3. Slowly but surely, social media is making its way into the mix. But authors that are new to social media are finding that it takes more than a month or two to tap into the benefits of social. And those that have been doing social for a while aren't necessarily the ones writing the books.
For me, I've had the benefit of some past, present and soon to be future experience with book marketing. In the latter case, I'm the one writing the book. In the former instances, it was a boss or a colleague that wrote the books and I've been on the hook to help them get the word out.

In the spirit of being prescriptive, I'm including a "what worked, what didn't and what I would have done differently" for the past and present books I helped market. In the case of my Location Based Marketing for Dummies book that I'm writing with my friend, Mike Schneider, I've spelled out a few things that we hope will work based on past experience. I also have a dozen or so friends that have written books and I've included a few at the end of this post that I think did a good job marketing their respective books.

The Past
Back in 2006, not a lot of people knew about social media. In some ways, this was a good thing. In other ways, it made marketing a book about social media (or more specifically, using a community of people to crowd source a book on a wiki platform) that much harder. The book I'm referencing was cleverly titled, We Are Smarter Than Me, and was a collection of case studies provided by "the crowd."
  • What worked: Content creation i.e. podcasts with individuals or representatives from companies mentioned in the book. This helped to extend the book beyond its physical cover and was great SEO juice for the book website.
  • What didn't work: While many of the constituents that helped contributed to the book were actively engaged early on in the book writing process, we lost momentum for the six months that it took to get the book through it's official publishing process.
  • What could have been done different: Better outreach to the companies mentioned in the book to get them to buy the book in bulk.
The Present
During my tenure here at Powered, I've actually had the benefit marketing two books. One by my colleague, Joseph Jaffe, titled Flip the Funnel, and a second by colleague, Greg Verdino, titled microMarketing. Because the promotion of Greg's book is more recent, I'm going to focus on that one versus Joe's.
  • What worked: Greg and his publicist, PTA, came up with the idea of asking bloggers to review individual chapters of Greg's book versus the entire book. This way, we were able to get more of them engaged and lined up several chapter reviews a day for 10 days. The foundational post (and a review of Chapter One) can be found here on Citizen Marketer 2.1.
  • What didn't work: Unfortunately, Greg is a busy guy (his full time job is VP of strategy here at Powered). While Greg is always more than willing to speak at events, webinars and take interviews, his day job keeps him focused on delivering client work instead of book promoting. This is good for Powered but tough for Greg as an author.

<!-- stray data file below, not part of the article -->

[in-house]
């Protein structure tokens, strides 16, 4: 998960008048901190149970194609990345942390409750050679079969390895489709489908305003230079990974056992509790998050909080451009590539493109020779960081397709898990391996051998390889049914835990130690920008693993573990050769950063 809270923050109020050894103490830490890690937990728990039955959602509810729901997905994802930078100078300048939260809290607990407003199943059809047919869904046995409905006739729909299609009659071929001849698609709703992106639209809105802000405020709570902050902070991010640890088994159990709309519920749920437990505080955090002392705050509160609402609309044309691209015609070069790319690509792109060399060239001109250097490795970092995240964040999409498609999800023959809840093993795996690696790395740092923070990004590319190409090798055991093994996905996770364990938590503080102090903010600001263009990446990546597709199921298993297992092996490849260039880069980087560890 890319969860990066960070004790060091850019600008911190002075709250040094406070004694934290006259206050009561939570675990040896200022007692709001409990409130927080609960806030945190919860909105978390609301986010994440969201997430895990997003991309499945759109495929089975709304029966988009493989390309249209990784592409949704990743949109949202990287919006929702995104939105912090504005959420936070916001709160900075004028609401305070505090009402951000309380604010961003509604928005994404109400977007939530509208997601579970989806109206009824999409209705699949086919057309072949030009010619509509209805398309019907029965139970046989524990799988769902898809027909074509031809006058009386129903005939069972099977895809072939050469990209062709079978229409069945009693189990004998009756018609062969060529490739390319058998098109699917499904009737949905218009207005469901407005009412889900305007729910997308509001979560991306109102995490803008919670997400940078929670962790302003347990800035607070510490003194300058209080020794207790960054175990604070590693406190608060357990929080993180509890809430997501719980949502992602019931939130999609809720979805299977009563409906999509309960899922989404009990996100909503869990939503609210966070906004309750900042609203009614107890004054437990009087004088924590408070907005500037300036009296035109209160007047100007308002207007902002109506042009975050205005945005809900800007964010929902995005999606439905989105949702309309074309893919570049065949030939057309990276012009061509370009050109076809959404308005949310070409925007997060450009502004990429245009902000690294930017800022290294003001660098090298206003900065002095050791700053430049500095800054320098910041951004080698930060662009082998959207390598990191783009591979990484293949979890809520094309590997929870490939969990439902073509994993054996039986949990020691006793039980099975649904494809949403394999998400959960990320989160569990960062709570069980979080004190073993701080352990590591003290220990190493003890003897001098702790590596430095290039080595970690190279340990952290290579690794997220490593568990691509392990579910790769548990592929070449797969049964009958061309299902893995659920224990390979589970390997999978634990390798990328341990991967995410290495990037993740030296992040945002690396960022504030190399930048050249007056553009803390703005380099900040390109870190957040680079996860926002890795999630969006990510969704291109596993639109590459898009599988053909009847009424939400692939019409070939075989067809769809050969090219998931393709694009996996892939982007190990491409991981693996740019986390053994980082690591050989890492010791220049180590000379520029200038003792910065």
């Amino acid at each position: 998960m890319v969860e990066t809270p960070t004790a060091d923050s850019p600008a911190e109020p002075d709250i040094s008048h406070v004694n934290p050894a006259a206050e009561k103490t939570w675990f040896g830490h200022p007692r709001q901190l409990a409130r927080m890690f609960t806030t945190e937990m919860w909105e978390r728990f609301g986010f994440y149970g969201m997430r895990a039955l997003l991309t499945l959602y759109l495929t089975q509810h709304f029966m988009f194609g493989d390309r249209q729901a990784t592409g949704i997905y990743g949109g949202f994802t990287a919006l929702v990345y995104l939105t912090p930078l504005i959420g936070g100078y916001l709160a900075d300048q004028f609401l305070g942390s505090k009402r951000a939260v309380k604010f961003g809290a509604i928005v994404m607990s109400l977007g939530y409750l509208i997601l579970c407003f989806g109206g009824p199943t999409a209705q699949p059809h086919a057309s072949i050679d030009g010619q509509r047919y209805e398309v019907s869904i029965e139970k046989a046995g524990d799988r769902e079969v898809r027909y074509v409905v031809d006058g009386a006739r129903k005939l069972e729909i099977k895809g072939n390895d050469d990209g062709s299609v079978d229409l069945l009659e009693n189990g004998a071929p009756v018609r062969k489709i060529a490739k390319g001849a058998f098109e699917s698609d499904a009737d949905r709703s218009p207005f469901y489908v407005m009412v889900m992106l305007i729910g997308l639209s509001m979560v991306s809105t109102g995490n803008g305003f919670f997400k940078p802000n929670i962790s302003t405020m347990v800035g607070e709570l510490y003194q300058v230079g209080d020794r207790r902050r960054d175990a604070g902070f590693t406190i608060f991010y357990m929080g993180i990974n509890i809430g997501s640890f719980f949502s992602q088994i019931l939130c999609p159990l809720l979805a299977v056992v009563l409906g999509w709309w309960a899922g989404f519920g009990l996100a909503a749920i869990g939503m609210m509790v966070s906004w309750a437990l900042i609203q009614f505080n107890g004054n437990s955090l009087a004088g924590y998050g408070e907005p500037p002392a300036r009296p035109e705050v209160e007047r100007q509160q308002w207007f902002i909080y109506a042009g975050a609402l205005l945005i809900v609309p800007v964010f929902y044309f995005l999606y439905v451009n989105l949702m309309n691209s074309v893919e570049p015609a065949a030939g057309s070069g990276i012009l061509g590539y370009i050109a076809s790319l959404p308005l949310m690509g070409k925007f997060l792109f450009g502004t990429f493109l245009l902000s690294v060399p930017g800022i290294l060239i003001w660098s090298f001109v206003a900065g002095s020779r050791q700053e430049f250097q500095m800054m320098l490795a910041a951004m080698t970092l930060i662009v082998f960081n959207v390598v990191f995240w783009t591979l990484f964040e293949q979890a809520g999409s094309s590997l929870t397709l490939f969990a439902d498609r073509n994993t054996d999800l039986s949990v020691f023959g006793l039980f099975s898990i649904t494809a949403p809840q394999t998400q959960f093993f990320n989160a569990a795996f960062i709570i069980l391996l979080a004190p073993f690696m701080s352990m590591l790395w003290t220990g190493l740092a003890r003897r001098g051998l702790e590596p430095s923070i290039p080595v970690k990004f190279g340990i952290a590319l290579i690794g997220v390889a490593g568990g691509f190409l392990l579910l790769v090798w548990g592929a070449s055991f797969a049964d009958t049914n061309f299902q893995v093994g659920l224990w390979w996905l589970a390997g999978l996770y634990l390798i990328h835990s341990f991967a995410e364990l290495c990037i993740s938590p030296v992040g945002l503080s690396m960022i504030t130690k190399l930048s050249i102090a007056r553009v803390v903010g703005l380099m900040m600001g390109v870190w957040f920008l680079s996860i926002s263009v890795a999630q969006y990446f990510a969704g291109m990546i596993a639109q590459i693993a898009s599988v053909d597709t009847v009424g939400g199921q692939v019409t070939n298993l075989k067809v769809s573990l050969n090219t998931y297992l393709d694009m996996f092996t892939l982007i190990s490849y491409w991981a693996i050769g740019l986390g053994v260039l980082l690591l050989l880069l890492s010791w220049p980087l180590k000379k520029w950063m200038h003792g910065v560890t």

• What could have been done different: In a perfect world, I would have loved to have spent more marketing dollars against getting Greg to more events and pushing for more press coverage and earned media.
The Future
As I mentioned earlier, I'm co-authoring a book titled, Location Based Marketing for Dummies. In the plus column, this is a book that is part of a well-known series that our publisher, Wiley, has been supporting for years. It's also focusing on a topic that is near and dear to my heart. At the same time, I know there are people with a natural bias against Dummies books and while I'm thrilled to be a part of it, it's definitely not the same as writing a book from scratch. But with that said, I do plan to market the hell out of it starting now.
  • What (we hope) will work: We've already secured a URL for the book and we plan to start writing posts that talk about location based marketing. We'll also talk about the book writing process, include video and podcast interviews from the companies we talk to and keep a running list of sources we're using for source material. By building our "followership" early and often, we're hoping that we'll have a built in audience who wants to buy the book when it comes out.
  • What (we hope we don't have to say) didn't work: Mike and I never want to come off as too sale-sy. If we ever get accused of that, I know both of us will be disappointed.
  • What we hope to do different: Combine the power of the "Dummies series" marketing engine with Mike's and my social knowhow to create a winning product that people want to buy when it's published. Part of what will make this successful is our continuous engagement with our constituents along the way.
So who are a few of the other authors who have done a great job marketing their books? Here are five (if you want to know why, you have to ask me in the comments):